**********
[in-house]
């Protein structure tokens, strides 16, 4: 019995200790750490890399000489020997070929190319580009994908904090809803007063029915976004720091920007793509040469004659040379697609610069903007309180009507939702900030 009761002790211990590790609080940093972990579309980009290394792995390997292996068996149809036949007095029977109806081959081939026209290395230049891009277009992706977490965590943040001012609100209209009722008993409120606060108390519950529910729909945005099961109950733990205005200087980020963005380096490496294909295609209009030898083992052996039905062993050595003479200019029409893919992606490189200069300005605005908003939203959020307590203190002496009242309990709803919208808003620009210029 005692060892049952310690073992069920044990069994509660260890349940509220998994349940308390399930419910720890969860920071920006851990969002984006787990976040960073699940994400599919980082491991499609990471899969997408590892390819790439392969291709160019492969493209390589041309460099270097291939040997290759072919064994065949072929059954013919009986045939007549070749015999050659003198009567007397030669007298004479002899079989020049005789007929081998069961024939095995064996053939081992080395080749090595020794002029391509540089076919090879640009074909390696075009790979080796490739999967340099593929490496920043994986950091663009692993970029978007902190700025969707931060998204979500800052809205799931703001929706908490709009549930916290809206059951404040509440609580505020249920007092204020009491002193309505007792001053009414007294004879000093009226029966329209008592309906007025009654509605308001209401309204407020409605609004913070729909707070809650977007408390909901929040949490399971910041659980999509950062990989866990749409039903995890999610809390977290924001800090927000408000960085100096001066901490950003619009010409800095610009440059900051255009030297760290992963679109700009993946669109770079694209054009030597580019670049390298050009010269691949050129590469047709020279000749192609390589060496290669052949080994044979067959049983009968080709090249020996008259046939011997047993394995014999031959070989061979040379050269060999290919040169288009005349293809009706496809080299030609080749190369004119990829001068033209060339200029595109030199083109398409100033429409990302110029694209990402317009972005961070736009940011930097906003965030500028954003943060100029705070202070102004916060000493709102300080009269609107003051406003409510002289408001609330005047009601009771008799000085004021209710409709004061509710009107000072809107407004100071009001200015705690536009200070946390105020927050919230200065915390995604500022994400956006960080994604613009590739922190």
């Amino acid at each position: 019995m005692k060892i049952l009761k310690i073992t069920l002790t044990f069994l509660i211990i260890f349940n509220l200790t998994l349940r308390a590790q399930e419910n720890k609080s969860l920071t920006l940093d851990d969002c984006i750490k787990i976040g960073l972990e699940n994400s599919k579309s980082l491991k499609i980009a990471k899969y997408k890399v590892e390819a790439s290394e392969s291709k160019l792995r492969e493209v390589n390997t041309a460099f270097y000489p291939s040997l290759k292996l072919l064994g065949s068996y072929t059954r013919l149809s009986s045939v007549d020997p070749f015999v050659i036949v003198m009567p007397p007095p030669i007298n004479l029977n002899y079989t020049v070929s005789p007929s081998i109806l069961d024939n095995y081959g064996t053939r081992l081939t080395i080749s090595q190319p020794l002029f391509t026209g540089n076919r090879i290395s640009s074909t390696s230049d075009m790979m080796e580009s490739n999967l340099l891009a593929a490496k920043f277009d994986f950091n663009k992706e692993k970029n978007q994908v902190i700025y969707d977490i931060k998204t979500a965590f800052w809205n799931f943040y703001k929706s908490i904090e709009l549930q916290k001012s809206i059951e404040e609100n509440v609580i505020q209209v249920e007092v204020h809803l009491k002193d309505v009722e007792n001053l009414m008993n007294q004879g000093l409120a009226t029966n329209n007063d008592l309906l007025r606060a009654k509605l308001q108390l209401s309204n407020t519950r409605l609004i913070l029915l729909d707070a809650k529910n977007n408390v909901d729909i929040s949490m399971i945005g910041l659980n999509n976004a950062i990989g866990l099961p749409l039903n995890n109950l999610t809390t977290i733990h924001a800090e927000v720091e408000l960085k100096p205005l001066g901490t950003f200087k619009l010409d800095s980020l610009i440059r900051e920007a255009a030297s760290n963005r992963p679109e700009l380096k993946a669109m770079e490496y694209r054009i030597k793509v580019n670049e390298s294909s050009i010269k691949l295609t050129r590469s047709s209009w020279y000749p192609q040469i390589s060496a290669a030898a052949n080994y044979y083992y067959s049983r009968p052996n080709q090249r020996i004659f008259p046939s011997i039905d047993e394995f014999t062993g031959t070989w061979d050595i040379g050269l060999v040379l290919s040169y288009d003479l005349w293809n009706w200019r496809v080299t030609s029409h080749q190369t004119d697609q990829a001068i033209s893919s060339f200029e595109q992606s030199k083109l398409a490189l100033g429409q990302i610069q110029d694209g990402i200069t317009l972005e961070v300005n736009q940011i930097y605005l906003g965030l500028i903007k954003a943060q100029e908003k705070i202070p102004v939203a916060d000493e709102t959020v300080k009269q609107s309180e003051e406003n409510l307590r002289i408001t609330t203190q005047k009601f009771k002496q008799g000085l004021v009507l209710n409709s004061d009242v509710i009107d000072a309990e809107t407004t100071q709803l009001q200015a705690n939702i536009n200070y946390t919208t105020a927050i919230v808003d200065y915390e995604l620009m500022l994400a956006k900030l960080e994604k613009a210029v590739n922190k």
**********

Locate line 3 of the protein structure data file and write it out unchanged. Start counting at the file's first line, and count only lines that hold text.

């Amino acid at each position: 019995m005692k060892i049952l009761k310690i073992t069920l002790t044990f069994l509660i211990i260890f349940n509220l200790t998994l349940r308390a590790q399930e419910n720890k609080s969860l920071t920006l940093d851990d969002c984006i750490k787990i976040g960073l972990e699940n994400s599919k579309s980082l491991k499609i980009a990471k899969y997408k890399v590892e390819a790439s290394e392969s291709k160019l792995r492969e493209v390589n390997t041309a460099f270097y000489p291939s040997l290759k292996l072919l064994g065949s068996y072929t059954r013919l149809s009986s045939v007549d020997p070749f015999v050659i036949v003198m009567p007397p007095p030669i007298n004479l029977n002899y079989t020049v070929s005789p007929s081998i109806l069961d024939n095995y081959g064996t053939r081992l081939t080395i080749s090595q190319p020794l002029f391509t026209g540089n076919r090879i290395s640009s074909t390696s230049d075009m790979m080796e580009s490739n999967l340099l891009a593929a490496k920043f277009d994986f950091n663009k992706e692993k970029n978007q994908v902190i700025y969707d977490i931060k998204t979500a965590f800052w809205n799931f943040y703001k929706s908490i904090e709009l549930q916290k001012s809206i059951e404040e609100n509440v609580i505020q209209v249920e007092v204020h809803l009491k002193d309505v009722e007792n001053l009414m008993n007294q004879g000093l409120a009226t029966n329209n007063d008592l309906l007025r606060a009654k509605l308001q108390l209401s309204n407020t519950r409605l609004i913070l029915l729909d707070a809650k529910n977007n408390v909901d729909i929040s949490m399971i945005g910041l659980n999509n976004a950062i990989g866990l099961p749409l039903n995890n109950l999610t809390t977290i733990h924001a800090e927000v720091e408000l960085k100096p205005l001066g901490t950003f200087k619009l010409d800095s980020l610009i440059r900051e920007a255009a030297s760290n963005r992963p679109e700009l380096k993946a669109m770079e490496y694209r054009i030597k793509v580019n670049e390298s294909s050009i010269k691949l295609t050129r590469s047709s209009w020279y000749p192609q040469i390589s060496a290669a030898a052949n080994y044979y083992y067959s049983r009968p052996n080709q090249r020996i004659f008259p046939s011997i039905d047993e394995f014999t062993g031959t070989w061979d050595i040379g050269l060999v040379l290919s040169y288009d003479l005349w293809n009706w200019r496809v080299t030609s029409h080749q190369t004119d697609q990829a001068i033209s893919s060339f200029e595109q992606s030199k083109l398409a490189l100033g429409q990302i610069q110029d694209g990402i200069t317009l972005e961070v300005n736009q940011i930097y605005l906003g965030l500028i903007k954003a943060q100029e908003k705070i202070p102004v939203a916060d000493e709102t959020v300080k009269q609107s309180e003051e406003n409510l307590r002289i408001t609330t203190q005047k009601f009771k002496q008799g000085l004021v009507l209710n409709s004061d009242v509710i009107d000072a309990e809107t407004t100071q709803l009001q200015a705690n939702i536009n200070y946390t919208t105020a927050i919230v808003d200065y915390e995604l620009m500022l994400a956006k900030l960080e994604k613009a210029v590739n922190k």